I was working with the production company, Ecosse Films, on a different project and they asked me if Iíd take a look at Wilderness. Theyíd had it for a while with other directors attached but hadnít managed to get it off the ground. I liked the basic idea of the script and said Iíd do it if they allowed me to do some work on the characters and set-pieces (which basically meant I wanted them all a little darker, more complex and everything just bloodier.) Once that was agreed the script was sent out and it seemed a relatively easy process to get it up and running. Itís always a nightmare putting low budget productions together and Robert Bernstein, the producer, worked like mad to get it all in place, but once we were up and running it came together pretty quickly.

The cast includes actors from three of the best British movies Iíve ever seen, Sean Pertwee (Dog Soldiers) Alex Reid (The Descent) and Toby Kebbell (Dead Manís Shoes) how did you go about finding your cast this time around? Did they all audition, or were they approached?
I knew I wanted Sean Pertwee to play the warder so it was a straight ahead offer to him when we met. He has just the right amount of masculinity and vulnerability to pull it off and he worked amazingly well with all the lads. They really respected him and that helped the dynamic on set very nicely.

At the time no one had seen The Descent so Alex Reid came in to audition but it was soon apparent that she was a great actress who was very Ďrealí. In my opinion sheís the best actress in The Descent and Iím sure sheís going to go on to great things.

Iíd seen Toby Kebbell in Dead Manís Shoes and just thought he did an amazing job opposite Paddy Considine. Even though the part he plays in Wilderness was so different I just got a sense that heís a movie star in waiting. Thereís a stillness and strength there which I loved and he has such a photogenic face.

I was pretty lucky with the cast all around. Some of the faces you wonít know but there performances on screen for me were really impressive and they help elevate the movie above its generic slasher movie status into something much more sophisticated.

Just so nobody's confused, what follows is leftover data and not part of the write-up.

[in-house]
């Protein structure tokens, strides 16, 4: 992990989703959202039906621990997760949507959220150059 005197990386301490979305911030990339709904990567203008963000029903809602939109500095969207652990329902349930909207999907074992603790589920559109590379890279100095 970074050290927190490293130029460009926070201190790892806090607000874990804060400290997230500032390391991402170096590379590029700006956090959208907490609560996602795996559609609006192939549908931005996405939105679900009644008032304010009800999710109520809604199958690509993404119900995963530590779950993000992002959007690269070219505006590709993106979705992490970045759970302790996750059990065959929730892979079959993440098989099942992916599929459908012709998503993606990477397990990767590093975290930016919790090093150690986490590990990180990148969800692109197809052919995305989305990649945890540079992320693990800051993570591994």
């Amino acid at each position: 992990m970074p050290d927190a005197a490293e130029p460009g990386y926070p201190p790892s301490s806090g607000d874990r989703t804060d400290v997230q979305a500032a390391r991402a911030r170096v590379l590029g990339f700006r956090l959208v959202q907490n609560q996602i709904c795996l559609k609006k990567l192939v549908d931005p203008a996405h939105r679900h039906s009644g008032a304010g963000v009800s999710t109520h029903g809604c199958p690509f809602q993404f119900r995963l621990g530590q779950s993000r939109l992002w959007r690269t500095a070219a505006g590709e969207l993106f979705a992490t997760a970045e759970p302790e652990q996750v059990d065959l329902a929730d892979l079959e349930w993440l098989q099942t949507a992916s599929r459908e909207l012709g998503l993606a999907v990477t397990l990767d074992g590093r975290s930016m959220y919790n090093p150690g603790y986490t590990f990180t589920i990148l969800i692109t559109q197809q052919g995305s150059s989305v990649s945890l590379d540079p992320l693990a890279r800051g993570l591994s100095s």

Were the shoots any easier on this film? I would guess no, what with the Alsatians and everything.
I think overall it was a little easier to make Wilderness than Deathwatch. It was still very physical and demanding but then again, all films are hard work. The difference this time was that I knew what to expect and had a little more control over it all. Also, this time, there were lots of locations so we were always traveling and setting up in new places; forests, mountains, rivers and seas Ė as well as dealing with the dogs and the action set-pieces. Itís hard to keep the energy and enthusiasm going all day every day but thatís the directorís job and so has to be done. I loved every second of it.

What are the current release plans for Wilderness?
Wilderness will be released in the UK on August 11th. As for the rest of the world, I have no real idea just now.

Is Neil Marshall pissed off at you for dipping into his acting pool?
Youíd have to ask him but I appreciate that heís testing all these people out for me :-)

Wes Craven announced last week that they are currently in talks with you to direct the sequel to the recent The Hills Have Eyes remake, are you able to comment on this?
I was obviously very flattered to be in the frame for that and it was great to meet with Wes Craven. Iím sure itís going to be a very cool project but the dates they want to make the film are clashing with something else I really want to do. So it seems that this isnít going to work out.

Would you be keen to make movies in America as opposed to Britain?
Unlike a lot of UK filmmakers I know over here, I actually love going to Los Angeles and meeting the studios and executives out there. Iím not an art film maker; Iím a genre guy who is trying to make smart, well crafted films within those boundaries Ė and maybe push them around a little too. In the UK genre has long been something of the poor relation but the Americans love this stuff. Thankfully more UK producers are enjoying spilling a little blood. But still, big movies are very expensive so you have to go.

This question doesnít actually mean anything any moreÖ. Most films are actually made in other countries than the US or the UK because of the costs. So what I think you mean is do I want to make films for American studios instead of UK independents? The honest answer is it doesnít matter to me. I just want to find ways of making the films that excite me that Iíd personally go and see. Many of these are the great big fantasy and action movies that the studios produce so I can certainly see myself doing that one day Ė if theyíll invite me.

Do you intend to keep working in the horror genre?
I donít want to work exclusively in horror but I think Iíll always work within the broad concept of genre movies. I especially like fantasy and sci-fi material and would want to tell some stories in those worlds too.

If you donít end up directing Hills 2, is there another project you would like to get rolling soon?
The project that Iím most excited about right now is called SOLOMON KANE. Itís a script Iíve written based on the character created by Robert E. Howard. My story is a dark fantasy adventure taking place in 16th century England and is a smart, visceral and very powerful story about a character balanced on the very edge of real darkness. All being well, this will start shooting in the autumn.


"Thank you ever so much for taking part in this interview Michael.
And we wish you the very best of luck in the future."